It's not often I feel compelled to do a photo study on a building I haven't been hired to photograph, but after walking by the Deutsches Haus several times, it compelled me to return with my camera in hand, specifically for the direct morning light on its East facades. NYU has recently invested in deep cleaning many of the building exteriors around Washington Square and this building is one which can easily attract the black grit of the city into its many different textures, so I felt especially lucky to capture it in such pristine condition.
It's such a unique design among the other buildings in the neighborhood, which also means that it gets plenty of attention on its own, but I wanted to document some of the specific details that make it a truly hand-crafted work of love. In order to highlight the dimension and detail on the arts & crafts style tile work, I knew I needed direct lighting at such an angle that the depth of details could be highlighted without too many shadows or reflective obstructions. It took about 40 minutes after my arrival for the sun to move into a position that allowed the tile color and dimension to really stand out beautifully against the stucco walls.
I especially loved this dream-catcher style motif surrounding this door as it makes me wonder if the resident or former tenant had a special connection to Native American culture.
As you can see in tile detail, due to the deep relief and age of the glazes, some of the tiles are coming apart and would be very difficult to replicate with the same glazes originally used. I'm just happy that I'm able to document it as it is right now, before further damage can occur.
I love that each entrance maintains a separate design that still flows with the entire building design.
I found it especially interesting how the ironwork contrasted to the other elements of the building.
The architect and designer created just enough unique elements between different sections of the building so as to delineate each vertical section of windows as a unique set from the adjacent columns of windows, emphasizing a row-house arrangement on the interior while retaining a sense of grand cohesion on the exterior. I especially like how the rooftops are different shapes and create an outline for each column of windows intending to represent which windows belong to the same or different units.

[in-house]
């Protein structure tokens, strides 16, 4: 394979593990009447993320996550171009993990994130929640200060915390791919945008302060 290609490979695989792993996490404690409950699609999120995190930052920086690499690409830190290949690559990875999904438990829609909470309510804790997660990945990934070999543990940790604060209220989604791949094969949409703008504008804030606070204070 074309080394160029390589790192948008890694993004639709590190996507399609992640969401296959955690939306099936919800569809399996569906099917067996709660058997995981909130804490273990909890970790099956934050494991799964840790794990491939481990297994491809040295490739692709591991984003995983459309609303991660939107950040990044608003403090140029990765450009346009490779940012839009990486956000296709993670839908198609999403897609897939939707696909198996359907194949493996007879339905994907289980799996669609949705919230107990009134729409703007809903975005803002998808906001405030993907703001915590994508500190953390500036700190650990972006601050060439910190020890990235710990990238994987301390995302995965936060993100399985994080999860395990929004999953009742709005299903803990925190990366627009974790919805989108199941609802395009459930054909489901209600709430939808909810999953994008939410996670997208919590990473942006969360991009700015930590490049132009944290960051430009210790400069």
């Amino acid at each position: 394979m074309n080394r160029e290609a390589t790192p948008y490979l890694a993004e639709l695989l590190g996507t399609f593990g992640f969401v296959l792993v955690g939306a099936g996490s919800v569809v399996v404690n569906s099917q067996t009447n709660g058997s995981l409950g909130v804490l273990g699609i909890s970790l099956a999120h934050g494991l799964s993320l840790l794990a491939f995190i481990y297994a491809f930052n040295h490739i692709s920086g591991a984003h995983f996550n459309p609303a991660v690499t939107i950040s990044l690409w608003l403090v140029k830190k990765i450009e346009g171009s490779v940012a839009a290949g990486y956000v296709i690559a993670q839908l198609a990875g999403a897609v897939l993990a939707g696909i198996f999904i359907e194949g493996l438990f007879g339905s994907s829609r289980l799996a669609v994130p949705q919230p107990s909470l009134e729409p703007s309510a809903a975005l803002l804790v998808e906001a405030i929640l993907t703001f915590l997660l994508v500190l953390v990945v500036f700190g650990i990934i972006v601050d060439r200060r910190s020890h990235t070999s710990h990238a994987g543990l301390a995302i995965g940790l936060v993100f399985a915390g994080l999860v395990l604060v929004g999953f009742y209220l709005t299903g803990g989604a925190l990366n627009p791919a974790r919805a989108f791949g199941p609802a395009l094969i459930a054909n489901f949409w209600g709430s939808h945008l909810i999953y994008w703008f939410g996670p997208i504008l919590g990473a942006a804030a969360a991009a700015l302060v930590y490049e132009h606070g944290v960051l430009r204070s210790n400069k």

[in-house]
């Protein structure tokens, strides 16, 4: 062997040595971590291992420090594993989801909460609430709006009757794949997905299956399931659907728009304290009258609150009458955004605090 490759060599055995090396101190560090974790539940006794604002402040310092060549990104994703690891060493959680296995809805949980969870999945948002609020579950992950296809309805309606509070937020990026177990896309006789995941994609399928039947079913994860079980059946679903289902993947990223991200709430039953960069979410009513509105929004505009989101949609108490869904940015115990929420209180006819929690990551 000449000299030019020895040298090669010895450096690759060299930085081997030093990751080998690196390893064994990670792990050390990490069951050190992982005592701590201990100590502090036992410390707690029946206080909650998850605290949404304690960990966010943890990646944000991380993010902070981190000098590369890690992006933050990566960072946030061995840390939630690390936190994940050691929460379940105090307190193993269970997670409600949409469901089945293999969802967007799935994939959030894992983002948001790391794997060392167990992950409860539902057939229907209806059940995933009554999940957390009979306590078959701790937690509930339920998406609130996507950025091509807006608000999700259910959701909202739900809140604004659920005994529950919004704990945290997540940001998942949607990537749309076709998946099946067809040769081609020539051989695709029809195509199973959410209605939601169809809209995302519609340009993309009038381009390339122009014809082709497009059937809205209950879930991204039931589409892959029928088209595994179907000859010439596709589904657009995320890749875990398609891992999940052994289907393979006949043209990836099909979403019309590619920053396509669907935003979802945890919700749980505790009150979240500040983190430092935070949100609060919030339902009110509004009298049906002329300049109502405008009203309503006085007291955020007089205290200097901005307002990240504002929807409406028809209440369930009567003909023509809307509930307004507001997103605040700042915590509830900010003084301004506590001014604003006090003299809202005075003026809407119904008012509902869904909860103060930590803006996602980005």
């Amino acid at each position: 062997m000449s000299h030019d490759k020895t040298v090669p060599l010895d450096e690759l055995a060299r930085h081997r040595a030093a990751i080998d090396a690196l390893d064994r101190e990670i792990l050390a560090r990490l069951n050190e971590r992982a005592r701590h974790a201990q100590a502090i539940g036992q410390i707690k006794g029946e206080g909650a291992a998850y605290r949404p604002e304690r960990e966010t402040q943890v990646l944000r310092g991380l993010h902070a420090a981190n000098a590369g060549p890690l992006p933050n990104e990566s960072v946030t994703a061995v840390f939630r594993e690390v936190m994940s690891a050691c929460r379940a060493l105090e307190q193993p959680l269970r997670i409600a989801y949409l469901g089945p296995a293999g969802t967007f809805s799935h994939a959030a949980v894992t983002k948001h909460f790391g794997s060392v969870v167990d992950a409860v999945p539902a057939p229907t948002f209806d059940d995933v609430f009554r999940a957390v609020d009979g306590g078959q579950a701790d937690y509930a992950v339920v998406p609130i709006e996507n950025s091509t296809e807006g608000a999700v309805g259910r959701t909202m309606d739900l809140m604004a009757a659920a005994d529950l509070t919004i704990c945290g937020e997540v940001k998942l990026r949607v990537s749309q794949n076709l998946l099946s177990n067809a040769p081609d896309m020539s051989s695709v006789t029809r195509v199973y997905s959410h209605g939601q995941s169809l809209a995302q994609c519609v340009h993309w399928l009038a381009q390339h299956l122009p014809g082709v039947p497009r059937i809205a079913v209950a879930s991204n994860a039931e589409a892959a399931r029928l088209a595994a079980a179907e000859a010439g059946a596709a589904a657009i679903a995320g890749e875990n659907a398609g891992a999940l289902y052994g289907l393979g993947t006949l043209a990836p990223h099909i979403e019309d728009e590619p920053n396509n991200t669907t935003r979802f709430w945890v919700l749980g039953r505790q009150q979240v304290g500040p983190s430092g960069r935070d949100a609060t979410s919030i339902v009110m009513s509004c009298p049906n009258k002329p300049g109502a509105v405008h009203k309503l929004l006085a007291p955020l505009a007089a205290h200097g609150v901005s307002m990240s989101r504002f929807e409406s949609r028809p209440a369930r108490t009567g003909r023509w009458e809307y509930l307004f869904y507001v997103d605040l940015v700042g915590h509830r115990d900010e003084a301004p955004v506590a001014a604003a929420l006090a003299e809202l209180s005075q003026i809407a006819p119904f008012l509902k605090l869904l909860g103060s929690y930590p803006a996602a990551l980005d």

Even here, where there is structural symmetry, the exterior design clearly defines that these are to be regarded as uniquely separate spaces.
This particular skylight section almost suggests that there should be a bell tower here, as if it were a Spanish mission.
At the far end, it feels almost Italian with the crest relief and faux balconies under windows.
If you're interested in learning more about this building's past and its current occupants, I found a great lecture on the history as well as a link to public events sponsored by the NYU Deutsches Haus:
Video Lecture on the History of Deutsches Haus:
Public Events at the Deutsches Haus:
Historical Note: these images were taken on August 1, 2014 and are not altered beyond exposure and white balance adjustment in order to preserve historic archival integrity. If you would like to use or license copies of these images, please contact Anne Ruthmann Photography directly for more information.